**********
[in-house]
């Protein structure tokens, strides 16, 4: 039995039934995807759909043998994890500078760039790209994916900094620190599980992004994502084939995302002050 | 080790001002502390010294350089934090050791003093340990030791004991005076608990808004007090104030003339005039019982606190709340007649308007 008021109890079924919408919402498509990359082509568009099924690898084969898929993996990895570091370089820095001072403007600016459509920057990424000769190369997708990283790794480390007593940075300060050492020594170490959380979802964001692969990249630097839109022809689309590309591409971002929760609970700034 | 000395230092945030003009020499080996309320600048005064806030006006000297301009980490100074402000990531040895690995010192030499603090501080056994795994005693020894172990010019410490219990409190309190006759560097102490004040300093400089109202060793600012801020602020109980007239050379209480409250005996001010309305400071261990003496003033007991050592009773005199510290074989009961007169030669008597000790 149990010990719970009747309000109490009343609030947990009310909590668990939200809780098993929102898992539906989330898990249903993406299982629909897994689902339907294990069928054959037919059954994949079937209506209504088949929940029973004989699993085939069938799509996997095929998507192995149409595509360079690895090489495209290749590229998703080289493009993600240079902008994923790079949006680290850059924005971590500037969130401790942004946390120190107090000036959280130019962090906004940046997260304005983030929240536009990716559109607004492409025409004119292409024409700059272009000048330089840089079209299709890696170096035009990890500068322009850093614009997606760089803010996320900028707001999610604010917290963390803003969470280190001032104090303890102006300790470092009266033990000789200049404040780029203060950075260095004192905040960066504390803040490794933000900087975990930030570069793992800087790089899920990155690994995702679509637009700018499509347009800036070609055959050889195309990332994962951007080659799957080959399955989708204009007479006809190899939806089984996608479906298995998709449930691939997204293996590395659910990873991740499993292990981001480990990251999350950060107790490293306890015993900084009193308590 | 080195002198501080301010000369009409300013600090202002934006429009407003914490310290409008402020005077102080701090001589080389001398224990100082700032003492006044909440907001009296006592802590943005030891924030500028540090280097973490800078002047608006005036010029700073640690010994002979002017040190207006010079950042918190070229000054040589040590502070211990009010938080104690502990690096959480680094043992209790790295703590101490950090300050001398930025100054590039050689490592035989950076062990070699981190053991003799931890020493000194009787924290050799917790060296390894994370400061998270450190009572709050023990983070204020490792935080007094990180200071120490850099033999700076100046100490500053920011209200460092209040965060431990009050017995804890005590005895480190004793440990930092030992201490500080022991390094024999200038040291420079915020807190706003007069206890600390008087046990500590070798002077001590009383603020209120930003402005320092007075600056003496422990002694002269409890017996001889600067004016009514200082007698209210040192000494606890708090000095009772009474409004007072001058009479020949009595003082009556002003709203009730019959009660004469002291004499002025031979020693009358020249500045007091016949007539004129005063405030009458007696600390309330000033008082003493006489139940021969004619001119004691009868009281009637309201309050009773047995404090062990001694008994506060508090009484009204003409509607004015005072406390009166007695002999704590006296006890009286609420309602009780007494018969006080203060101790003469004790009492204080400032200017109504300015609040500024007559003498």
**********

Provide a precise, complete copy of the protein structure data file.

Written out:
[in-house]
């Protein structure tokens, strides 16, 4: 039995039934995807759909043998994890500078760039790209994916900094620190599980992004994502084939995302002050 | 080790001002502390010294350089934090050791003093340990030791004991005076608990808004007090104030003339005039019982606190709340007649308007 008021109890079924919408919402498509990359082509568009099924690898084969898929993996990895570091370089820095001072403007600016459509920057990424000769190369997708990283790794480390007593940075300060050492020594170490959380979802964001692969990249630097839109022809689309590309591409971002929760609970700034 | 000395230092945030003009020499080996309320600048005064806030006006000297301009980490100074402000990531040895690995010192030499603090501080056994795994005693020894172990010019410490219990409190309190006759560097102490004040300093400089109202060793600012801020602020109980007239050379209480409250005996001010309305400071261990003496003033007991050592009773005199510290074989009961007169030669008597000790 149990010990719970009747309000109490009343609030947990009310909590668990939200809780098993929102898992539906989330898990249903993406299982629909897994689902339907294990069928054959037919059954994949079937209506209504088949929940029973004989699993085939069938799509996997095929998507192995149409595509360079690895090489495209290749590229998703080289493009993600240079902008994923790079949006680290850059924005971590500037969130401790942004946390120190107090000036959280130019962090906004940046997260304005983030929240536009990716559109607004492409025409004119292409024409700059272009000048330089840089079209299709890696170096035009990890500068322009850093614009997606760089803010996320900028707001999610604010917290963390803003969470280190001032104090303890102006300790470092009266033990000789200049404040780029203060950075260095004192905040960066504390803040490794933000900087975990930030570069793992800087790089899920990155690994995702679509637009700018499509347009800036070609055959050889195309990332994962951007080659799957080959399955989708204009007479006809190899939806089984996608479906298995998709449930691939997204293996590395659910990873991740499993292990981001480990990251999350950060107790490293306890015993900084009193308590 | 080195002198501080301010000369009409300013600090202002934006429009407003914490310290409008402020005077102080701090001589080389001398224990100082700032003492006044909440907001009296006592802590943005030891924030500028540090280097973490800078002047608006005036010029700073640690010994002979002017040190207006010079950042918190070229000054040589040590502070211990009010938080104690502990690096959480680094043992209790790295703590101490950090300050001398930025100054590039050689490592035989950076062990070699981190053991003799931890020493000194009787924290050799917790060296390894994370400061998270450190009572709050023990983070204020490792935080007094990180200071120490850099033999700076100046100490500053920011209200460092209040965060431990009050017995804890005590005895480190004793440990930092030992201490500080022991390094024999200038040291420079915020807190706003007069206890600390008087046990500590070798002077001590009383603020209120930003402005320092007075600056003496422990002694002269409890017996001889600067004016009514200082007698209210040192000494606890708090000095009772009474409004007072001058009479020949009595003082009556002003709203009730019959009660004469002291004499002025031979020693009358020249500045007091016949007539004129005063405030009458007696600390309330000033008082003493006489139940021969004619001119004691009868009281009637309201309050009773047995404090062990001694008994506060508090009484009204003409509607004015005072406390009166007695002999704590006296006890009286609420309602009780007494018969006080203060101790003469004790009492204080400032200017109504300015609040500024007559003498």